For two weeks last year, officials of Ecuador’s Superintendencia de Telecomunicaciones (SUPERTEL) tested the technical performance of the ISDB-TB/SBTVD and DVB-T digital terrestrial television systems at different sites throughout Ecuador’s capital city of Quito. In addition to the ISDB-TB/SBTVD and DVB-T standards, SUPERTEL had previously evaluated DTMB.
All the standards were tested under similar parameters. To evaluate the performance of each digital terrestrial television standard, the channels were operated adjacent to existing analog television systems. This was done so the evaluators could ensure the digital standard adopted could coexist with the existing analog signals during the migration period.
Signal transmission and reception were tested, based on Recommendation ITU-R BT.2035-11. The team determined the quality and availability of those signals in five scenarios – fixed, portable, pedestrian, mobile and personal. They then identified the strengths and weaknesses of the various standards and determined the level of coverage and efficiency of each.
The analysis was performed by a team of SUPERTEL representatives who traveled throughout Quito in a van. All the field trials were conducted while the vehicle was moving and under similar conditions. The assessment focused on propagation, coverage, service availability and robustness.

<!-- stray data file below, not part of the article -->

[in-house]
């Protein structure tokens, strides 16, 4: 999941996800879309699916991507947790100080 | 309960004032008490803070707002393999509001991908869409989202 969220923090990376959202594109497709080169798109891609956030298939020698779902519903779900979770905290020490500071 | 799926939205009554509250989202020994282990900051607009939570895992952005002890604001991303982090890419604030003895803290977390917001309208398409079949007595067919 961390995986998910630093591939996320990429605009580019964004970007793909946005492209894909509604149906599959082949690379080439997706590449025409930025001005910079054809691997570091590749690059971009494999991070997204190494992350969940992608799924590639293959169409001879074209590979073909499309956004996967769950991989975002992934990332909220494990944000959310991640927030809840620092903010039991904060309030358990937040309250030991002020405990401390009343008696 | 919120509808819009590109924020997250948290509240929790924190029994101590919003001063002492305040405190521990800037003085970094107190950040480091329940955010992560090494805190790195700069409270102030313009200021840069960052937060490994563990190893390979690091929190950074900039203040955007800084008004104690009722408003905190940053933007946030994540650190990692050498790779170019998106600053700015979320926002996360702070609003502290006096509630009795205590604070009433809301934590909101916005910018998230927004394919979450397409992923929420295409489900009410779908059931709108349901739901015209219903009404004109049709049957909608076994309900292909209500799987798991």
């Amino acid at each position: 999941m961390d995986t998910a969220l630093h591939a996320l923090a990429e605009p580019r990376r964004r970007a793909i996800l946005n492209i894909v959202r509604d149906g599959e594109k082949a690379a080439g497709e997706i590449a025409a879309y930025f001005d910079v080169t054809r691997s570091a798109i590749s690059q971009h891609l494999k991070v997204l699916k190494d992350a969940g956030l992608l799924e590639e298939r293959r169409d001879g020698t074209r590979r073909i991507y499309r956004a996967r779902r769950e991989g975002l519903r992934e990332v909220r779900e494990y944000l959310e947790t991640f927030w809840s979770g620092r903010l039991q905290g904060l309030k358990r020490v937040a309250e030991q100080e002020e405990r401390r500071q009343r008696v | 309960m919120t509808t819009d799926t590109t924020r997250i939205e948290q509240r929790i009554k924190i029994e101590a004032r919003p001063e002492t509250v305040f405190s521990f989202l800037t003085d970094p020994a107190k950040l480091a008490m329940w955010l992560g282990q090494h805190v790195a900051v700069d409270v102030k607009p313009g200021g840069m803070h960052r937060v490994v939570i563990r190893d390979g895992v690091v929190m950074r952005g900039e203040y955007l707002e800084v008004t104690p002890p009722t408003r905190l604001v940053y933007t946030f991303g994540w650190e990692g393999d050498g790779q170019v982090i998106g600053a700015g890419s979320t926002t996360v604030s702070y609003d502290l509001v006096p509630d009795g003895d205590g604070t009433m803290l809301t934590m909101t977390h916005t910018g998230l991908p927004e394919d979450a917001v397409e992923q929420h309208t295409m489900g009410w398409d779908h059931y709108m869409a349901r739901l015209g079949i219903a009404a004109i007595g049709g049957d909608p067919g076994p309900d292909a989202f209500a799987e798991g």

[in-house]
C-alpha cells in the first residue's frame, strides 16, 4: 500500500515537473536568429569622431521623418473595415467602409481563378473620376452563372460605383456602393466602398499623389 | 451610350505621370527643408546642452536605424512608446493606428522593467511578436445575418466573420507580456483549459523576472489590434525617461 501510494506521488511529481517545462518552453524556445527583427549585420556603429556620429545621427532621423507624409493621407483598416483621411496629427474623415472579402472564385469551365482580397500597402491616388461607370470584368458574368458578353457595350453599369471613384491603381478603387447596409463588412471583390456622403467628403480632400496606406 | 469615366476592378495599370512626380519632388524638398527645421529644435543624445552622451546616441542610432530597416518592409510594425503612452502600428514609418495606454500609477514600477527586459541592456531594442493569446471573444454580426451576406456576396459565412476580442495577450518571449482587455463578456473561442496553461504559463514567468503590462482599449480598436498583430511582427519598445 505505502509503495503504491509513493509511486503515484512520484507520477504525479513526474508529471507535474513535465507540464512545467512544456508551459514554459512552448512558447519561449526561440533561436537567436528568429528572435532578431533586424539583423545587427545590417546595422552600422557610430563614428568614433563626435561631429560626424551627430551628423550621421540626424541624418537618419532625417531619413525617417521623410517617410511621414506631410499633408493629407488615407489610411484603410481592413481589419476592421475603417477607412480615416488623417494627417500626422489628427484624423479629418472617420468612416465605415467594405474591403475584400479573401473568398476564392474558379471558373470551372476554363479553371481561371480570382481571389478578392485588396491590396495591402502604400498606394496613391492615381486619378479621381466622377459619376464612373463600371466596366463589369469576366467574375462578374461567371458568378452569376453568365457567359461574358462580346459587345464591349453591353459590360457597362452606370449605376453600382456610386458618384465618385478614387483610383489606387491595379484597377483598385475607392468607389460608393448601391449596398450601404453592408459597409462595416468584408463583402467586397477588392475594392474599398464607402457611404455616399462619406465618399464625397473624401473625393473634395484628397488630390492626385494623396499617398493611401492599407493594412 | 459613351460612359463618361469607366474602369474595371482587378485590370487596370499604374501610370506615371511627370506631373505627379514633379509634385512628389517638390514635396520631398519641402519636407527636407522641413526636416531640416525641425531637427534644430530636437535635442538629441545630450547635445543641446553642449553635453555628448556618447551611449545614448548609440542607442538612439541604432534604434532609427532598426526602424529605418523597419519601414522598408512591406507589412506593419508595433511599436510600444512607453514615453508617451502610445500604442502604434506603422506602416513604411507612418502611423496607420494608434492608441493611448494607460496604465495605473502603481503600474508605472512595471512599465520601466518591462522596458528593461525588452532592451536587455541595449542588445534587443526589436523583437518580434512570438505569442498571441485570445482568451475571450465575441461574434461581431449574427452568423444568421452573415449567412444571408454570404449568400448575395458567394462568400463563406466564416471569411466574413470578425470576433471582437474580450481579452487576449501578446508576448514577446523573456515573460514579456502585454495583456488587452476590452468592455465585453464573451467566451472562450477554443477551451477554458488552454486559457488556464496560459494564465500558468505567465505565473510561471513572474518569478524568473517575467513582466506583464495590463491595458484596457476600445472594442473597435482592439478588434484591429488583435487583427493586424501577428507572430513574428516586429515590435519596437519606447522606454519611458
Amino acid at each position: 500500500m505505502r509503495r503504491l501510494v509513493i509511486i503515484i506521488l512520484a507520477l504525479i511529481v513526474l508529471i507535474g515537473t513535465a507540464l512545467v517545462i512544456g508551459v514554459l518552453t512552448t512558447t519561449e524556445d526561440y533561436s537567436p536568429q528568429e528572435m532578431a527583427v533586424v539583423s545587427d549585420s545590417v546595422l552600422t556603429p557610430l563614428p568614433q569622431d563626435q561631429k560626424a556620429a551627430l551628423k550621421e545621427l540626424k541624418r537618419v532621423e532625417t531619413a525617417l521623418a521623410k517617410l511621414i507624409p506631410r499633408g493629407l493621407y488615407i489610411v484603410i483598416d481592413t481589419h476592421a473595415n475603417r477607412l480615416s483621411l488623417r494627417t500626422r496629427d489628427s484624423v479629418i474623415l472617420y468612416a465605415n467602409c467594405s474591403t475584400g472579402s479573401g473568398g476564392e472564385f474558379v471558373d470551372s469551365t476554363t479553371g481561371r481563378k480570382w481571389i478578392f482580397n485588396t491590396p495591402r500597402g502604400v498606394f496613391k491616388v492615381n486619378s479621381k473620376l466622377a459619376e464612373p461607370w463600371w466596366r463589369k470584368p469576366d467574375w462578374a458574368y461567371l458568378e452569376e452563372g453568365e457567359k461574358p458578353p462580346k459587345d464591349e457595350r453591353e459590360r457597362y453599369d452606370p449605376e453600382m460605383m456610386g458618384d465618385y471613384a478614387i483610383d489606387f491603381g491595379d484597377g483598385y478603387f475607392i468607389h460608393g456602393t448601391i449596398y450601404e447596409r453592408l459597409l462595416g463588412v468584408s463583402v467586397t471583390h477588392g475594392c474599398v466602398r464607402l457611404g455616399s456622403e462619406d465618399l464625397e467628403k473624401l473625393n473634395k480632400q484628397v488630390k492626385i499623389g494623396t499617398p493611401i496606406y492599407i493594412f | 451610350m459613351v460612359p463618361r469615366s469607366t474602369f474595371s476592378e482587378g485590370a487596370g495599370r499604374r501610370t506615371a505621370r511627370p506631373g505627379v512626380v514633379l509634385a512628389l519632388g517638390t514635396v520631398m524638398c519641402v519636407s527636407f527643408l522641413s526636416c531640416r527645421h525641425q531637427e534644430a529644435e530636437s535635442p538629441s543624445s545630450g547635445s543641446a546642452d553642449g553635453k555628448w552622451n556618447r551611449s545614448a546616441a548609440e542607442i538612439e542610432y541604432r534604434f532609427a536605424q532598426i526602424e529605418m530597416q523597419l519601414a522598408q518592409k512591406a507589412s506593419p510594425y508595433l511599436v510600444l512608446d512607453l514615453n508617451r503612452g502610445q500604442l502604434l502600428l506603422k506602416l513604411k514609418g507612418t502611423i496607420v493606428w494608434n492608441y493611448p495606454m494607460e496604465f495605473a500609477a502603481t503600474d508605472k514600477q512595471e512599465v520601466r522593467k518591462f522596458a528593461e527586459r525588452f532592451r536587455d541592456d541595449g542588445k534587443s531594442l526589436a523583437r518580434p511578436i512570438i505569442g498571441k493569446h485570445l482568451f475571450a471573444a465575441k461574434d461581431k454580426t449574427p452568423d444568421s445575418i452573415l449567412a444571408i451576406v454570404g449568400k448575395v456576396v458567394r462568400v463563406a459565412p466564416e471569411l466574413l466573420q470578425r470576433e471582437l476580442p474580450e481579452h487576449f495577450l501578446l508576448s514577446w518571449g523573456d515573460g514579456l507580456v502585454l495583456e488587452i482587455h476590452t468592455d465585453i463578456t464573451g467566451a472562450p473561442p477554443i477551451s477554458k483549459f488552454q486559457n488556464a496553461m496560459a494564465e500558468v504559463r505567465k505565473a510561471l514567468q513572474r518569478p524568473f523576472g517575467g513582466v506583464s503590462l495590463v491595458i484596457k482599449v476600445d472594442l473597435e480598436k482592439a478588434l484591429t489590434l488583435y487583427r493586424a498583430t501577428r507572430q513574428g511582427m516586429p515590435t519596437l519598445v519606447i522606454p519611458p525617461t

An Anritsu handheld analyzer was used to conduct the measurements. Leveraging the Spectrum Master™ platform, the analyzer was perfect for the needs of the SUPERTEL representatives. Its small size and durability fit the conditions, and it was designed specifically for Latin American digital television installations, such as that underway in Ecuador. It also has excellent spectrum analysis characteristics to ensure accurate measurements are made. Another benefit was the ability of the analyzer to be used in almost any environment. It is well suited for onsite investigations in buildings, shopping malls, and mountainous areas, all of which describe Quito.
 
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Signals were monitored for an average of three minutes by the team. Based upon the measurement results acquired with the handheld analyzer, the evaluators assigned rates for each signal using on a subjective scorecard that they had developed.
Based on these results, SUPERTEL recommended to the Consejo Nacional de Telecomunicaciones (CONATEL) that Ecuador should select ISDB-TB/SBTVD as its standard for digital terrestrial broadcasting. CONATEL agreed with the recommendation and the digital transition is under way in the South American country, thanks in part to Anritsu.